He was literally up a tree. In 1950, a small black bear cub, surrounded by smoke and flames, scurried up a tree in the midst of a catastrophic forest fire in the Capitan Mountains of New Mexico. He tenaciously held on while his forest home turned into charred embers around him.
When firefighters found the cub, he was frightened and famished, but clinging to life with the same determination he'd used to cling to his perch. The brave bear was rushed to Dr. Edwin J. Smith, a practitioner in nearby Santa Fe. Dr. Smith was a small animal practitioner who had treated wildlife for the US Forest Service, but never a bear.
"Come to think of it," Dr. Smith said, "that was the first and last time I ever treated a bear."
The bear's front paws were badly burned. All the fur was scorched off his abdomen, and the skin over his stomach was inflamed.
"Without medical assistance, the infection would have killed him," Dr. Smith said, "but I treated him real good."
Dr. Smith applied salve to the cub's wounds and wrapped the burns. He changed the wrappings daily to avoid infection.
Dr. Edwin Smith and Smokey Bear
"He became my good little patient," Dr. Smith said. "He always wanted to sleep on my shoulder." After a few weeks the bear went home with a forest ranger, but whenever the cub revisited Dr. Smith it would run to him, wanting to be picked up.
"I was told he was an ornery little dickens and that he'd try to bite. But he never tried to bite me."
Since 1944, the Smokey Bear cartoon campaign has been telling us: "Remember, only YOU can prevent forest fires." Few animals in public service campaigns have had such a lasting impact.
Word sometimes travels faster than a wildfire, and before long the unnamed bear cub had become a celebrity. Inspired by the advertising campaign, the US Forestry Service and the New Mexico Fish and Game Commission decided to christen him Smokey Bear, and he became the real-life embodiment of the symbol for forest fire prevention.
After his recovery, the real-life Smokey Bear took up residence at the National Zoo in Washington, DC. Dr. Smith saw Smokey there in 1962, 12 years after treating him. The plucky bear cub had grown to 400 pounds.
Fifty years later, Dr. Smith continues to tell the Smokey Bear story.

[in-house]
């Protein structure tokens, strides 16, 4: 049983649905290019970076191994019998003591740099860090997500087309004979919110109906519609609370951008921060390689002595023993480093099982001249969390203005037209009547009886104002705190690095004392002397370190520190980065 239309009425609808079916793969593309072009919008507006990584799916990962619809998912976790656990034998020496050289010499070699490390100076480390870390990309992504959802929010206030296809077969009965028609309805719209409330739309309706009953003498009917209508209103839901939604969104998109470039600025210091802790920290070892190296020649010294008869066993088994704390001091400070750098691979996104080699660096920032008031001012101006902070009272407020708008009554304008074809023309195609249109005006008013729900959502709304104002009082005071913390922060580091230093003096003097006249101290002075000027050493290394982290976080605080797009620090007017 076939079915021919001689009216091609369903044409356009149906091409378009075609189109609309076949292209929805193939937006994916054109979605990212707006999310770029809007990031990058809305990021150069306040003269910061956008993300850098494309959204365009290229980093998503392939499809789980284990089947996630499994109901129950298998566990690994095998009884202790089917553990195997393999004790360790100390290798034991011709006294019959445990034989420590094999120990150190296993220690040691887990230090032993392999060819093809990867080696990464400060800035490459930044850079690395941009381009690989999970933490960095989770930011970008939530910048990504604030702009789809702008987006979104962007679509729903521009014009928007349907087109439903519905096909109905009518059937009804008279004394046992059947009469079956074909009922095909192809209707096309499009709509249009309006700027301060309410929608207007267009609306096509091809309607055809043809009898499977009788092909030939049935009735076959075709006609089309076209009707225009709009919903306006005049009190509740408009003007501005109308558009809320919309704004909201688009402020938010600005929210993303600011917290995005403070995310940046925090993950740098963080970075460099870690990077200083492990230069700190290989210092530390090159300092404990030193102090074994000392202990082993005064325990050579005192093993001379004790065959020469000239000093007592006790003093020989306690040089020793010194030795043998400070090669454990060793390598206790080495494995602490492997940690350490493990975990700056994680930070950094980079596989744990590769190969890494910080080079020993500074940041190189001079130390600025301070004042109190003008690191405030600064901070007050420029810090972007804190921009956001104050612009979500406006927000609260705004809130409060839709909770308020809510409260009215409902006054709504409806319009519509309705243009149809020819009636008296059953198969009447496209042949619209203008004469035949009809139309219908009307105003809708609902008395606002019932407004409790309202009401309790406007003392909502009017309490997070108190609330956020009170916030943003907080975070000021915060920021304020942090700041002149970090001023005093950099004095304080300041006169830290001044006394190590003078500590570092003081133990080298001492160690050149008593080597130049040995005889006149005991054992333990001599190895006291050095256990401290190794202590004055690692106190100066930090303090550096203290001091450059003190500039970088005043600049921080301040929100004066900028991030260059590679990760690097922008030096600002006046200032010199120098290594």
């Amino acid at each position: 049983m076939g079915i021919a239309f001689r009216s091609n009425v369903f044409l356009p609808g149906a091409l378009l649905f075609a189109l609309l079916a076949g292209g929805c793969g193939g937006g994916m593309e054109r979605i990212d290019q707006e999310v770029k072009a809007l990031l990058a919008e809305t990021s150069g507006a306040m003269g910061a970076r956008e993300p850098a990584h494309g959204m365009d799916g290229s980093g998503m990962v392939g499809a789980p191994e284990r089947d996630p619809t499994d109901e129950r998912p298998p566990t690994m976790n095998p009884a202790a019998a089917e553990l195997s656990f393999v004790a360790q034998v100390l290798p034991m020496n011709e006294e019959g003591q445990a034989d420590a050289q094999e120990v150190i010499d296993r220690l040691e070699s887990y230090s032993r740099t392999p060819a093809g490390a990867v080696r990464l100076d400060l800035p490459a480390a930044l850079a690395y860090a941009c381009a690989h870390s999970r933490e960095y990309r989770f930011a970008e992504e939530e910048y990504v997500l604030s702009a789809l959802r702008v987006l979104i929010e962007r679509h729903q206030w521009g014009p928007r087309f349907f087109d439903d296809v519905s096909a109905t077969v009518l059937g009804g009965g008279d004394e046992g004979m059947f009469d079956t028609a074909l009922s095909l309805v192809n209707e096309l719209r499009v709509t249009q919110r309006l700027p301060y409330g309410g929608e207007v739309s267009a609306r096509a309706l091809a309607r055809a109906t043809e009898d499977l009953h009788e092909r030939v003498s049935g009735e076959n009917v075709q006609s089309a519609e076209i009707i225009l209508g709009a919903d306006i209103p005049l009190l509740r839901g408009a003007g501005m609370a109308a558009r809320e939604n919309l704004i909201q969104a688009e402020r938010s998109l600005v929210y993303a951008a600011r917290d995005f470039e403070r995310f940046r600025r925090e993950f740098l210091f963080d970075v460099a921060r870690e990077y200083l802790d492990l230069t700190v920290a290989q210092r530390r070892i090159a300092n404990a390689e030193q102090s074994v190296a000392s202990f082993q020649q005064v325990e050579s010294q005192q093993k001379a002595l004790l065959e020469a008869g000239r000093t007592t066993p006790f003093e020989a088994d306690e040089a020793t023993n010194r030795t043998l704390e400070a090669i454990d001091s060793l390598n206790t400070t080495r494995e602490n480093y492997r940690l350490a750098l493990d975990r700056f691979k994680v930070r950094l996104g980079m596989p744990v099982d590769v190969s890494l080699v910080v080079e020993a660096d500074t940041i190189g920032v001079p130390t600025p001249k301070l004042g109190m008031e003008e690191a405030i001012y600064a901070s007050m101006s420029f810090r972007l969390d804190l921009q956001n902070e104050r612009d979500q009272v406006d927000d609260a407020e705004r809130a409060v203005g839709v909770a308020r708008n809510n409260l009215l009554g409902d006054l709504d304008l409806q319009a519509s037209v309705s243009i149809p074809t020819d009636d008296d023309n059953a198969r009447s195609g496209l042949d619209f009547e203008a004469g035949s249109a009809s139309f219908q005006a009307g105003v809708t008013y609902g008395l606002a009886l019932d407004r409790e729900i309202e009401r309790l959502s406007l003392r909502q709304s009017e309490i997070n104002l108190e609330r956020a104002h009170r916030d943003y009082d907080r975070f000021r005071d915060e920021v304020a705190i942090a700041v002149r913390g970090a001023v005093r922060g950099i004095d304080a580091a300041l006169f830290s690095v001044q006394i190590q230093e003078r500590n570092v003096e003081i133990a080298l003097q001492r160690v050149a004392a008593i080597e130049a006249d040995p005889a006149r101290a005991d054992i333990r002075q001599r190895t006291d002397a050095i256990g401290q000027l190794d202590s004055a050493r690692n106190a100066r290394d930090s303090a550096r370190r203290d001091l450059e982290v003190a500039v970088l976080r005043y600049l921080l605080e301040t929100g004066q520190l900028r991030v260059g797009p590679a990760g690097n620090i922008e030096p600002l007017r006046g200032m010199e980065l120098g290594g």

"I went up to his pen and patted his front paws, and he seemed to respond to me like he knew me. I must have made some impression on him when he was a baby."
Smokey died of natural causes at age 26 in 1976. His remains are buried in Capitan, where there is a museum to honor him. The Smokey Bear Historical State Park include a visitor's center and a half-acre boardwalk featuring the various plants of New Mexico and the grave of Smokey Bear.
Dr. Smith retired to Pueblo, Colo in 1994. Since that time, he and his wife have volunteered their time to spread the word about forest fire prevention. Now in his 80s, Dr. Smith still regularly visits area schools, service clubs, and interagency groups to relate his unique story about Smokey. In recognition for their public service, the US Forest Service, National Association of State Foresters, and Advertising Council Inc honored Dr. Smith with the Bronze Smokey Bear Award at a ceremony and reception in Pueblo. The Bronze Smokey is awarded for outstanding contribution to local or statewide fire prevention efforts for 2 years or more.
In addition to the message he spread about the value of preserving our woodlands from forest fires, Dr. Smith gained experience treating Smokey that taught him a valuable lesson about the human-animal bond. "If you're good to animals, they'll remember you for a long time."
Apart from playing a historic role in Americana, Dr. Edwin J. Smith has created a legacy all his own. The brother of two practitioners, Dr. Kenneth Smith and Dr. Earl Smith, he opened Smith Veterinary Hospital in Santa Fe in 1946. The practice was eventually turned over to his son, Dr. Tom Smith. Tom was later assisted by a third generation of the family in the person of his daughter, Dr. Kathy Smith-Dobesh, who now runs the clinic with her husband, Dr. Mike Dobesh. All of the aforementioned are graduates of the College of Veterinary Medicine at Colorado State University. Kelsey Dobesh, the couple's young daughter, may one day represent a fourth generation in the profession. Kelsey has already shown an interest in animals.